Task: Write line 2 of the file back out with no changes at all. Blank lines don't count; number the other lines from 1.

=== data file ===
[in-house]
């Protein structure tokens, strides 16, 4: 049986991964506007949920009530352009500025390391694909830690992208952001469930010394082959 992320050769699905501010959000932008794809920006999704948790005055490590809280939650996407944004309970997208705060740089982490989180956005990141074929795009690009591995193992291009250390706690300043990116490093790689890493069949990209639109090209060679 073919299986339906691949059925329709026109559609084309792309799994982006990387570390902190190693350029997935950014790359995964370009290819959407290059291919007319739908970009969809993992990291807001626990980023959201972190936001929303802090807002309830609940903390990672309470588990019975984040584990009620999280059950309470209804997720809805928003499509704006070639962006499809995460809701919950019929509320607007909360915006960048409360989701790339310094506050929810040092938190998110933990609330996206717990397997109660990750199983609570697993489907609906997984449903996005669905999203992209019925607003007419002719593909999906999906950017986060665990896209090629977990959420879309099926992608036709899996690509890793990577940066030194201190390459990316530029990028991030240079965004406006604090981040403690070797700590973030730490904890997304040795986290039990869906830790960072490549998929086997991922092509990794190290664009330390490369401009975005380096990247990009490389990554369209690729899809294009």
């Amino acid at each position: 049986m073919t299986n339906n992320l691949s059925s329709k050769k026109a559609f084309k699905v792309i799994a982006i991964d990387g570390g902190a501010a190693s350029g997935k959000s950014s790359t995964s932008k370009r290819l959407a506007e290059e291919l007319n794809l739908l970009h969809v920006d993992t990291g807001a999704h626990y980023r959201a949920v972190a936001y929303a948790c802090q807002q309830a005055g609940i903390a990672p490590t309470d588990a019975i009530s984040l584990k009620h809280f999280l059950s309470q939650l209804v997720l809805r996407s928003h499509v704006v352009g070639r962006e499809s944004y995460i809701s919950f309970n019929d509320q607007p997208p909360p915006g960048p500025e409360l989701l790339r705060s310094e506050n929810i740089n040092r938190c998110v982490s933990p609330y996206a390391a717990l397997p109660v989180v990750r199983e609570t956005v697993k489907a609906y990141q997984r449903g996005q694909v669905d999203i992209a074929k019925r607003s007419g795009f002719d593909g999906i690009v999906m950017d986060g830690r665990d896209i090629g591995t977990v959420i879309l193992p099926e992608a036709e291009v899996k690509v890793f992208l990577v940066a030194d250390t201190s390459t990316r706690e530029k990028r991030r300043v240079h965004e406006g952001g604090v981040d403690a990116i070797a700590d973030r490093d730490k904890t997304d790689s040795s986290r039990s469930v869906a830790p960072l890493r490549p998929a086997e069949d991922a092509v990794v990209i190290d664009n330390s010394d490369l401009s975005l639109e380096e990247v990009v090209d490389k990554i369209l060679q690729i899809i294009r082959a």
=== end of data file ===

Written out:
């Protein structure tokens, strides 16, 4: 049986991964506007949920009530352009500025390391694909830690992208952001469930010394082959 992320050769699905501010959000932008794809920006999704948790005055490590809280939650996407944004309970997208705060740089982490989180956005990141074929795009690009591995193992291009250390706690300043990116490093790689890493069949990209639109090209060679 073919299986339906691949059925329709026109559609084309792309799994982006990387570390902190190693350029997935950014790359995964370009290819959407290059291919007319739908970009969809993992990291807001626990980023959201972190936001929303802090807002309830609940903390990672309470588990019975984040584990009620999280059950309470209804997720809805928003499509704006070639962006499809995460809701919950019929509320607007909360915006960048409360989701790339310094506050929810040092938190998110933990609330996206717990397997109660990750199983609570697993489907609906997984449903996005669905999203992209019925607003007419002719593909999906999906950017986060665990896209090629977990959420879309099926992608036709899996690509890793990577940066030194201190390459990316530029990028991030240079965004406006604090981040403690070797700590973030730490904890997304040795986290039990869906830790960072490549998929086997991922092509990794190290664009330390490369401009975005380096990247990009490389990554369209690729899809294009």